Arkansas County (Arkansas, USA)
|Arizona County, Arkansas
U.S. Census TIGER/Line map
Several settlements of Mennonites and Amish were started at various times in Arkansas County, Arkansas. The first Amish Mennonite immigration began in 1880. Among the first to move into the vicinity of Stuttgart were the families of Jacob Schulz, Christ and Joe Roth, John and Chris Nofziger, Jacob Yoder, Jonathan Beck, and Jacob Beck, most of them coming from Hickory County, Missouri. The first resident minister was Jonathan Beck, who died there in 1891, and the first resident bishop was Jacob Yoder, who moved there in 1912. Other family names were Springer, Stutzman, Rich, Stahley and Sheffle. A meetinghouse was erected about six miles (10 km) southeast of Stuttgart, known as the Yoder church. The settlement died out, however, by 1920, and the meetinghouse was moved to Pryor, Oklahoma.
In 1925 a new wave of immigration began, this time from Iowa through the efforts of land agents. Those who moved from Kalona, Iowa, were Joe Eimen, Manass Brenneman, William J. Schrock, Simon Gingerich, Solomon C. Ropp, Thomas and Leroy Miller and Lloyd Knepp. Almon P. Hostetler and John and Noah Smucker came from Indiana. This new group of settlers, attracted by cheap land and to rice farming, was made up of Mennonite, Conservative Amish Mennonite, and Old Order Amish. There was no minister in the group, and they formed a union Sunday school. Because of lack of ministerial leadership for many years and unsatisfactory church life, many began to return to their former homes. When the depression came in 1929 most of the settlers left the community.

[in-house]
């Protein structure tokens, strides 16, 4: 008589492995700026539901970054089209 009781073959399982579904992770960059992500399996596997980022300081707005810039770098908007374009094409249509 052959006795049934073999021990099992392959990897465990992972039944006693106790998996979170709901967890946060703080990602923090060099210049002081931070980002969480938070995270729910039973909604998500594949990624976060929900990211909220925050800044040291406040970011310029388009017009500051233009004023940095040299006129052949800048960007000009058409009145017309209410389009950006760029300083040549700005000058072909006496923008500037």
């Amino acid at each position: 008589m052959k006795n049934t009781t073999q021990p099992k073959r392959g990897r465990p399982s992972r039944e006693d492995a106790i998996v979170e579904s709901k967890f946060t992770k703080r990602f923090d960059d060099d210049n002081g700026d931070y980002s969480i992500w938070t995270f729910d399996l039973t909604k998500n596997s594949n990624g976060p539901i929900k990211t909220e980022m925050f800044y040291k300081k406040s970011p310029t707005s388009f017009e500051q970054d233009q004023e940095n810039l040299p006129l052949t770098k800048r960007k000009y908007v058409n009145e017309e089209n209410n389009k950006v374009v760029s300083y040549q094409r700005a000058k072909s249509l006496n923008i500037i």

A number of Old Order Amish families from Michigan moved to a location north of Stuttgart in 1927. Among the group was Noah Bontrager, bishop, and Eli Bontrager, minister. Others among them were the Swartz and Yoder families. This settlement met a number of calamities, however, including the death of their bishop in 1929. The last of the Old Order Amish moved out in April 1937.
Adapted by permission of Herald Press, Harrisonburg, Virginia, and Waterloo, Ontario, from Mennonite Encyclopedia, Vol. 1, p. 158. All rights reserved. For information on ordering the encyclopedia visit the Herald Press website.
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MLA style: Hostetler, John A. "Arkansas County (Arkansas, USA)." Global Anabaptist Mennonite Encyclopedia Online. 1953. Web. 24 May 2013. http://www.gameo.org/encyclopedia/contents/A7497.html.
APA style: Hostetler, John A. (1953). Arkansas County (Arkansas, USA). Global Anabaptist Mennonite Encyclopedia Online. Retrieved 24 May 2013, from http://www.gameo.org/encyclopedia/contents/A7497.html.